A Canadian police officer has been charged with assault after footage emerged showing him hitting a 12-year-old boy.

The boy's mother called the police when her son was acting erratically, throwing rubbish and recycling around during a tantrum.

However, the situation escalated after the officer arrived and asked the boy what was going on.

The 12-year-old let out a verbal tirade at the officer, swearing at him and telling him to "suck a d**k".


In the video, the officer can be heard saying: "Hey listen you're 12 you don't talk to me like that.

"F**k you," the boy replies. "F**k me?" the officer responds." What the f**k you looking at man?" the 12-year-old snaps back.

The officer then tells the boy police are at the house because of him and he should go outside.

He then takes the boy into another room where the officer's arm can be seen in the air before a loud slapping sound is heard.

The officer then told the boy to "show some f**king respect."

An officer has been charged with assault after allegedly hitting a potty-mouthed 12-year-old boy. Photo / CBC
An officer has been charged with assault after allegedly hitting a potty-mouthed 12-year-old boy. Photo / CBC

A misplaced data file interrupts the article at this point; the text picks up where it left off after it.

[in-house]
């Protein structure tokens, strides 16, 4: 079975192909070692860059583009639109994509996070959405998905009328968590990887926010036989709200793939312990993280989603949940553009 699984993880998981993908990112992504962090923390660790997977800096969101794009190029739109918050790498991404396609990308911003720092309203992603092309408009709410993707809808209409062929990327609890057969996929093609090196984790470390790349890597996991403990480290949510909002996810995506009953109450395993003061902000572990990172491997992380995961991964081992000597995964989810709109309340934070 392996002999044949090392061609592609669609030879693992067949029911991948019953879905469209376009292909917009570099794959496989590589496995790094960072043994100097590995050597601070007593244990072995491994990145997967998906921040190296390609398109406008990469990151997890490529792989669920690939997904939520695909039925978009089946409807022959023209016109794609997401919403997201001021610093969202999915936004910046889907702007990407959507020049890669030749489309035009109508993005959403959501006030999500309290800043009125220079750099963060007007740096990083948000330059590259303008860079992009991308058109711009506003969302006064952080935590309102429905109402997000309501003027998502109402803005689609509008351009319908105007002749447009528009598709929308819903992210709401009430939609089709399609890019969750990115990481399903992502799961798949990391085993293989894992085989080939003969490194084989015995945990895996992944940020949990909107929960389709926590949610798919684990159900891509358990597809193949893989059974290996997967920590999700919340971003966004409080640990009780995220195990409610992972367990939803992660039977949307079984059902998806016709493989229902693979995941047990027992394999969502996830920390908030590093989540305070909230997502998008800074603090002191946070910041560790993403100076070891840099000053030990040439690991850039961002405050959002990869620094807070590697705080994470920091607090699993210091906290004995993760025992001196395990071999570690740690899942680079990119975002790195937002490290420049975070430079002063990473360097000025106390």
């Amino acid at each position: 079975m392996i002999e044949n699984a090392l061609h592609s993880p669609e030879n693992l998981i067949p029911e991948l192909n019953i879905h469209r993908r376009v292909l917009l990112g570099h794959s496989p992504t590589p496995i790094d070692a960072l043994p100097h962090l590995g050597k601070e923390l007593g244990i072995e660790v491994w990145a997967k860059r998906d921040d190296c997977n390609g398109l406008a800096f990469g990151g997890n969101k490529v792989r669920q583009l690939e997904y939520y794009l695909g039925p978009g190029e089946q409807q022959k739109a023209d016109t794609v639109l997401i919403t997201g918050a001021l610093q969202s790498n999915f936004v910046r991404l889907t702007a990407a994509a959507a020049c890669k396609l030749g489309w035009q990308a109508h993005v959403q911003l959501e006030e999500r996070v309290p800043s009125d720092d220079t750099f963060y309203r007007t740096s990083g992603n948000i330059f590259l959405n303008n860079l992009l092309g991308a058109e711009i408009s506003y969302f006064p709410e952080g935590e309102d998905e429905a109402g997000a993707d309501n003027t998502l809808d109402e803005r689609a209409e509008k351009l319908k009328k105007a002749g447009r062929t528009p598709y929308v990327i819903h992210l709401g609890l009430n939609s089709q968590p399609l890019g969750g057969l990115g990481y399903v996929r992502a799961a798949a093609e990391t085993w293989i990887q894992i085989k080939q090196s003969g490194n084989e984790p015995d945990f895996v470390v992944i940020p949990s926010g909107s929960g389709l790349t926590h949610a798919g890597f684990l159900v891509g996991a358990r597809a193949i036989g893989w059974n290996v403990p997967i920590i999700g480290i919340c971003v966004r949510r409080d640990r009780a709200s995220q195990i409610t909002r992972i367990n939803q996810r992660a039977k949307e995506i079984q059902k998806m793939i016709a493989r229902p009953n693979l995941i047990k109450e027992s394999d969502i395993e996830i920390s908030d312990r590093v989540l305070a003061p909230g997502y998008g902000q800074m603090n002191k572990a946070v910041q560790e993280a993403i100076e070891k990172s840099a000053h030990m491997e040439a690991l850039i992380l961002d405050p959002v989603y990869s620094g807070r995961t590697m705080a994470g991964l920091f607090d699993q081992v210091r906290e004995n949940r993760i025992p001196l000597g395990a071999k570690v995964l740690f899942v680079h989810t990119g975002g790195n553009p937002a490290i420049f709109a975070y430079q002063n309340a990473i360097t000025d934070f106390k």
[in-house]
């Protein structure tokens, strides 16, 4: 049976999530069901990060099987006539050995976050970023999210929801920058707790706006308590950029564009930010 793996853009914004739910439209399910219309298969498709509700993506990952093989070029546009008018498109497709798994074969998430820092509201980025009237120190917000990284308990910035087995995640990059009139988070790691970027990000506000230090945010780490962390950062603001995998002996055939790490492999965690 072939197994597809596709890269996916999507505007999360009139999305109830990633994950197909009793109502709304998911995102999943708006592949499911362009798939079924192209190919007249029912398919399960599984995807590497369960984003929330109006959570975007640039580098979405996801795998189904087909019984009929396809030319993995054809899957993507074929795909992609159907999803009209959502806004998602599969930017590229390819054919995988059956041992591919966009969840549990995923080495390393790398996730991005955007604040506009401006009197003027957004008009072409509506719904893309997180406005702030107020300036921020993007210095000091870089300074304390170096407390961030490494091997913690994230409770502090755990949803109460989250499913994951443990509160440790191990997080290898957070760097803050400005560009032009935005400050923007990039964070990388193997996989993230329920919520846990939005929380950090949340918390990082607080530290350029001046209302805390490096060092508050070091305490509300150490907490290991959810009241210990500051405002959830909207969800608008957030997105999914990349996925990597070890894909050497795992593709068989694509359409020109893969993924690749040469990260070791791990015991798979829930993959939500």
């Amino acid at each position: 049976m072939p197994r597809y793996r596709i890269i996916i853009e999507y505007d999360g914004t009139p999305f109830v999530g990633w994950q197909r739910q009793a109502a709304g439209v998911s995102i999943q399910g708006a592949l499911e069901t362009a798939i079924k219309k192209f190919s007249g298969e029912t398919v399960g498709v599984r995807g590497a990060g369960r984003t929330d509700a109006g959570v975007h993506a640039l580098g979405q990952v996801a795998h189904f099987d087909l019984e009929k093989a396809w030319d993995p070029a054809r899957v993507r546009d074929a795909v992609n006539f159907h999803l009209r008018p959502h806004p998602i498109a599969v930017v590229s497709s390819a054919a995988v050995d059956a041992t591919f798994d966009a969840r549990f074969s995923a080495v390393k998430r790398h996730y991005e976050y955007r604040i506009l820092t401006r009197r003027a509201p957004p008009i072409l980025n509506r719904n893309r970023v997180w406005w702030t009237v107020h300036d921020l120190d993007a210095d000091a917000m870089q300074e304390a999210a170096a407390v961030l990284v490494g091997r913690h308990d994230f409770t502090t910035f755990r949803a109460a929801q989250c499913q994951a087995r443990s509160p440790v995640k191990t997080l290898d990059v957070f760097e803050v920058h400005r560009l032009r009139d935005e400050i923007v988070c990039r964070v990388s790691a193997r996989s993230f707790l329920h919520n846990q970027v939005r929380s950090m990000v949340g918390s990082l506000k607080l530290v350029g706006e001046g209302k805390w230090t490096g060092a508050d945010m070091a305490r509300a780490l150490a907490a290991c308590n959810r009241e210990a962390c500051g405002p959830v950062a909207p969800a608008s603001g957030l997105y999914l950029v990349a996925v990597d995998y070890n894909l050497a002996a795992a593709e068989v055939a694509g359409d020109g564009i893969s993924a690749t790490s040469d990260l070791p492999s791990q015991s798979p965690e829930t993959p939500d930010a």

Police released the boy just minutes after the incident, according to his mother.

The boy's 21-year-old sister says the police officer should have sat her brother down and tried to talk instead of hitting him.

His mum revealed he had previously been charged with robbery and assault.


Following the incident, the officer has since been charged with assault which has pleased the boy's mother.

"I hope it prevents him from hitting someone else. I don't hit my kids," she told CBC.

Experts have sided with the boy's mother, despite the 12-year-old's disgusting behaviour, saying the officer had no right to hit the child.

"The kid, from what I saw, is unarmed and is not representing any imminent threat to the arresting officer or the arresting officer's partner and efforts should have been made to de-escalate, particularly with someone of that age," Ian Scott, former director of the Special Investigations Unit said.

An Idaho police chief also said when responding to a call of a child acting out, an officer's job is to de-escalate the situation, not inflame it.

The incident occurred in Winnipeg, Canada.